Chronemic research explores the involvement of time-related messages in communication, and has shown that time is an important component of the message in both traditional and online communication. Social information processing (SIP) theory posits that online communicators exchange social information through chronemic cues. This study points to a gap in SIP theory research, and proceeds to close the gap by demonstrating that changes in socially important attributes are reflected in measurable chronemic changes. A two-person social dilemma online game is used to demonstrate that changes in a simple chronemic variable, interpost pause, reflect differences in the players’ personality (level of extraversion), as well as differences in trust within the dyad. These findings support SIP theory by showing how online chronemics provide cues to important personal and situational information.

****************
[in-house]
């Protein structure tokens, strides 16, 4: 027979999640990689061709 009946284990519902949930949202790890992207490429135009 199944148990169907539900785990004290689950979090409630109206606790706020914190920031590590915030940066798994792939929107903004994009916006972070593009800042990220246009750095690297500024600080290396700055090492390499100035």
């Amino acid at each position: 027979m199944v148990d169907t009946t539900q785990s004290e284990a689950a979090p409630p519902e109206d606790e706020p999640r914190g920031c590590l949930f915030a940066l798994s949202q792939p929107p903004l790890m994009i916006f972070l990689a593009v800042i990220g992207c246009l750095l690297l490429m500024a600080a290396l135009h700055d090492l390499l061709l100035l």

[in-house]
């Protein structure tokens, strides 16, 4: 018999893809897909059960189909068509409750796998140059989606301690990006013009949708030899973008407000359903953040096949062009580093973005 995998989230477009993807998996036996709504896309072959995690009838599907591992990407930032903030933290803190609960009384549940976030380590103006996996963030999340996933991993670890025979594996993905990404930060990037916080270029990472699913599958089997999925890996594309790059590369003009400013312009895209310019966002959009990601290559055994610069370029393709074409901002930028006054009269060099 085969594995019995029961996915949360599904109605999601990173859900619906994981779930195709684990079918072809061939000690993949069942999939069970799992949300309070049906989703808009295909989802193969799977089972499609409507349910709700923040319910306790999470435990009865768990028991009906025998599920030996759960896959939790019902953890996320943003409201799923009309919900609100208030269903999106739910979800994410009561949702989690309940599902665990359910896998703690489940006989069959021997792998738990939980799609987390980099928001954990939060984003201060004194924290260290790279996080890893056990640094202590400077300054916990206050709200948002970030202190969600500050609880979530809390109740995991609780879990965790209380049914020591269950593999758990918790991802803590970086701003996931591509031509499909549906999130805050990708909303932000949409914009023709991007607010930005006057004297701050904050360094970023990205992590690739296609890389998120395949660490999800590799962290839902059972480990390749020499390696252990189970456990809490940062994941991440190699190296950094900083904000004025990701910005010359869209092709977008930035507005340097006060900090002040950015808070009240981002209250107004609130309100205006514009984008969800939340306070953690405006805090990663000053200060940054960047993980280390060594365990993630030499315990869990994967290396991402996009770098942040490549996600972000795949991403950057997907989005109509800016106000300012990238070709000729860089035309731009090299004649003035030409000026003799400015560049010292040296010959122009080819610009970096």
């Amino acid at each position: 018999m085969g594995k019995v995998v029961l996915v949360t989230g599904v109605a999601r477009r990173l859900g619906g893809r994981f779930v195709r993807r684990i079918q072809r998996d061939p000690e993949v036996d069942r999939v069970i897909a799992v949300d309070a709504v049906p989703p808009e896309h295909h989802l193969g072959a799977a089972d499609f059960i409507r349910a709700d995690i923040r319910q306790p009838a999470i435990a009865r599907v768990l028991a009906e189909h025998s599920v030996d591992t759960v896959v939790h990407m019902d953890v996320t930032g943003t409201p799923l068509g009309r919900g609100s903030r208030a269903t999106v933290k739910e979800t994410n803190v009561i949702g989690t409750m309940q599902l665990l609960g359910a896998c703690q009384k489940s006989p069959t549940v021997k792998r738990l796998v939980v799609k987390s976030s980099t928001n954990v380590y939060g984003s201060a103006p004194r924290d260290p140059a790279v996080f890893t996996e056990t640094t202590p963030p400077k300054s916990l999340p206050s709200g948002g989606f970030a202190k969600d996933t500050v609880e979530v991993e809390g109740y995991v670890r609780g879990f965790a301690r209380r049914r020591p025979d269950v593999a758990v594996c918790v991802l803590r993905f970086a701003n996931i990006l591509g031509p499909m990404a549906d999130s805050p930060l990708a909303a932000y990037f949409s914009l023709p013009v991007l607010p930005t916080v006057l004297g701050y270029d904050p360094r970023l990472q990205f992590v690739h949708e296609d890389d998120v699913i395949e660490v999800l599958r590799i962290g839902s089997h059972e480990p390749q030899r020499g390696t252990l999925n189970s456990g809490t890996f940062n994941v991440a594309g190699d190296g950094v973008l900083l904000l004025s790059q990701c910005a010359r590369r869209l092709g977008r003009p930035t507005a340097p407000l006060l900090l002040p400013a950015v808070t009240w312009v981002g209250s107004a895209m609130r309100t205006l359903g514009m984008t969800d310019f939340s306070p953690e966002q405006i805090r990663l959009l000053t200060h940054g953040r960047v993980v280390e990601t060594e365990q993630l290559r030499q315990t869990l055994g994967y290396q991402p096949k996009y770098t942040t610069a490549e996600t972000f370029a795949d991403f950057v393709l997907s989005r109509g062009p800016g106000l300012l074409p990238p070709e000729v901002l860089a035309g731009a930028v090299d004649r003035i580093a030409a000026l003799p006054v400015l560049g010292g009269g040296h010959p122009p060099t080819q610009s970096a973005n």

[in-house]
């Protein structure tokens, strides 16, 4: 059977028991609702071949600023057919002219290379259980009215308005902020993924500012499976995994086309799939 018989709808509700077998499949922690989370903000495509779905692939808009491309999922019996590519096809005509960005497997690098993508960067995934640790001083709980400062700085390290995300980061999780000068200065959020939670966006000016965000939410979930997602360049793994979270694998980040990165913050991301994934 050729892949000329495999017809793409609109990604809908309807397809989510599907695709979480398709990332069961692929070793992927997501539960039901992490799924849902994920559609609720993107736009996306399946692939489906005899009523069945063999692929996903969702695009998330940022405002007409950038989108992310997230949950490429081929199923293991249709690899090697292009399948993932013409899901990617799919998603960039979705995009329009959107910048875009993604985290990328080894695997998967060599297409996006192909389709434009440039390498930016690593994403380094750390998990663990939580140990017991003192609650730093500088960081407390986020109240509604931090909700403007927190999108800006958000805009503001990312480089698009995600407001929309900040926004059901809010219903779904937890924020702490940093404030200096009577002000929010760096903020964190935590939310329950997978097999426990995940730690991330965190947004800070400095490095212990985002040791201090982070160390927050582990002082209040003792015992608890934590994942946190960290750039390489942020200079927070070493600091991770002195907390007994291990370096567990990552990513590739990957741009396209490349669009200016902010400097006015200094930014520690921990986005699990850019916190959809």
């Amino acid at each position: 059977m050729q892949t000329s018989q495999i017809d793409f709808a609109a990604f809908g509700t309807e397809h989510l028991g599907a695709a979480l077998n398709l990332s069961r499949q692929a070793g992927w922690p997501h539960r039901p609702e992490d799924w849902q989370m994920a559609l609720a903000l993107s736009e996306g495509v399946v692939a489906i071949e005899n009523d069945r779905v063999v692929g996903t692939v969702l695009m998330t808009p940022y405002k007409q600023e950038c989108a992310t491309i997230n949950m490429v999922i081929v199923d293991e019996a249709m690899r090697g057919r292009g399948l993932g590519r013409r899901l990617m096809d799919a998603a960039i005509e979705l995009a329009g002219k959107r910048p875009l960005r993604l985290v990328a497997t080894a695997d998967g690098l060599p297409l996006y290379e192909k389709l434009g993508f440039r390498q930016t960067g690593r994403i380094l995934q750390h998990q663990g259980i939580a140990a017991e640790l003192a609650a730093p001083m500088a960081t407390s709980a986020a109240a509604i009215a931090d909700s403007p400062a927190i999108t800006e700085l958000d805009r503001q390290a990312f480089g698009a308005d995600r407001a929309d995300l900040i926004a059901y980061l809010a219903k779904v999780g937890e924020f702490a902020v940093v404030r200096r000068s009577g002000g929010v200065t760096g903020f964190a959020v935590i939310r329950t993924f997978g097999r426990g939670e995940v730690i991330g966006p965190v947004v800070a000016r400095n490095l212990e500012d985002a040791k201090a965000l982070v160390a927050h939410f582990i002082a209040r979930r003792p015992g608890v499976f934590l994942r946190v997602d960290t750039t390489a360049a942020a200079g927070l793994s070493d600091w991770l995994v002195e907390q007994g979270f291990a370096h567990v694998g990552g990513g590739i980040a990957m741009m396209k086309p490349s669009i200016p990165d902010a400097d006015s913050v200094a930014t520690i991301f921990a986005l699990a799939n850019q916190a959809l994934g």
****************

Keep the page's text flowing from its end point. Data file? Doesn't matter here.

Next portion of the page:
|Number of pages||10|
|Journal||Computers in Human Behavior|
|State||Published - 1 May 2013|
Bibliographical noteFunding Information:
We wish to thank Zwi Kalman for his assistance with the data analysis. Previous versions of this manuscript were presented at MCIS 2010 and ICA 2012. We wish to thank the two anonymous reviewers for their constructive feedback. This work was funded, in part, by National Science Foundation grants #0705901 and #0953943.
© 2013 Elsevier Ltd
- Computer-mediated communication
- Social information processing